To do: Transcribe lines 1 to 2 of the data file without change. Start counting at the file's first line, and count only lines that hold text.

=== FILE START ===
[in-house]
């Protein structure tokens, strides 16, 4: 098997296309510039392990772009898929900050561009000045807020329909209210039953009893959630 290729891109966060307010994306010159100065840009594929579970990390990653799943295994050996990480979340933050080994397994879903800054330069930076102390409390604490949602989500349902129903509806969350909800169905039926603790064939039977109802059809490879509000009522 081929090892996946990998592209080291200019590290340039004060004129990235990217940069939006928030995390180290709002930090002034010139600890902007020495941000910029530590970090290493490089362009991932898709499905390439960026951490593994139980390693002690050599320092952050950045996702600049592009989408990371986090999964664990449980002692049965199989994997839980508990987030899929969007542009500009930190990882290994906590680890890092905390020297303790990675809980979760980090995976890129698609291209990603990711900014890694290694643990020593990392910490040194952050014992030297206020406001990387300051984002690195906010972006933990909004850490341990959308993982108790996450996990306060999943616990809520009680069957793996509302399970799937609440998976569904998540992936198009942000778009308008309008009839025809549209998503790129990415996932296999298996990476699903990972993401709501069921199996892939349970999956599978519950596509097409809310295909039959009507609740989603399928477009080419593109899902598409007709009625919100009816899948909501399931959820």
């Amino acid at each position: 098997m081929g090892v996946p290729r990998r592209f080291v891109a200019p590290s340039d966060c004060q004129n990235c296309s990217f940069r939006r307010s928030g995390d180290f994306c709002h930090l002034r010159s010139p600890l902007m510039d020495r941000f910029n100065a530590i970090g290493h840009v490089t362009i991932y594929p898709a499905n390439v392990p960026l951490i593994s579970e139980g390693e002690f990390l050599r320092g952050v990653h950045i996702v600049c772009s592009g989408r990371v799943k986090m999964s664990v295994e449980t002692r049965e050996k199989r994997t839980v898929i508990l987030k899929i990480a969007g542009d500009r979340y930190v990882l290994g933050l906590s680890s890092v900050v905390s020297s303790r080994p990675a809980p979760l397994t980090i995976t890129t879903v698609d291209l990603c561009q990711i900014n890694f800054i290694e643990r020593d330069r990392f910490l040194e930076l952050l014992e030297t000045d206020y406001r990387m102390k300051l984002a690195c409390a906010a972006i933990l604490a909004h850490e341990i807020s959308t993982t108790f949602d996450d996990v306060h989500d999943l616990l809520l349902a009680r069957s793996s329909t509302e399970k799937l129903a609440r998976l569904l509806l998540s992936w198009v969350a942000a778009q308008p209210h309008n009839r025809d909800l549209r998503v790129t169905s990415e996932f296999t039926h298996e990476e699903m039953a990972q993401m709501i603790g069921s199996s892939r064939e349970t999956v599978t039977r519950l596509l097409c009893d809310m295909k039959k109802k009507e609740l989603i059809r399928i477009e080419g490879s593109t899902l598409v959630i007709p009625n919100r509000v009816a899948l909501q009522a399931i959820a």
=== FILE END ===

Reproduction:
[in-house]
């Protein structure tokens, strides 16, 4: 098997296309510039392990772009898929900050561009000045807020329909209210039953009893959630 290729891109966060307010994306010159100065840009594929579970990390990653799943295994050996990480979340933050080994397994879903800054330069930076102390409390604490949602989500349902129903509806969350909800169905039926603790064939039977109802059809490879509000009522 081929090892996946990998592209080291200019590290340039004060004129990235990217940069939006928030995390180290709002930090002034010139600890902007020495941000910029530590970090290493490089362009991932898709499905390439960026951490593994139980390693002690050599320092952050950045996702600049592009989408990371986090999964664990449980002692049965199989994997839980508990987030899929969007542009500009930190990882290994906590680890890092905390020297303790990675809980979760980090995976890129698609291209990603990711900014890694290694643990020593990392910490040194952050014992030297206020406001990387300051984002690195906010972006933990909004850490341990959308993982108790996450996990306060999943616990809520009680069957793996509302399970799937609440998976569904998540992936198009942000778009308008309008009839025809549209998503790129990415996932296999298996990476699903990972993401709501069921199996892939349970999956599978519950596509097409809310295909039959009507609740989603399928477009080419593109899902598409007709009625919100009816899948909501399931959820």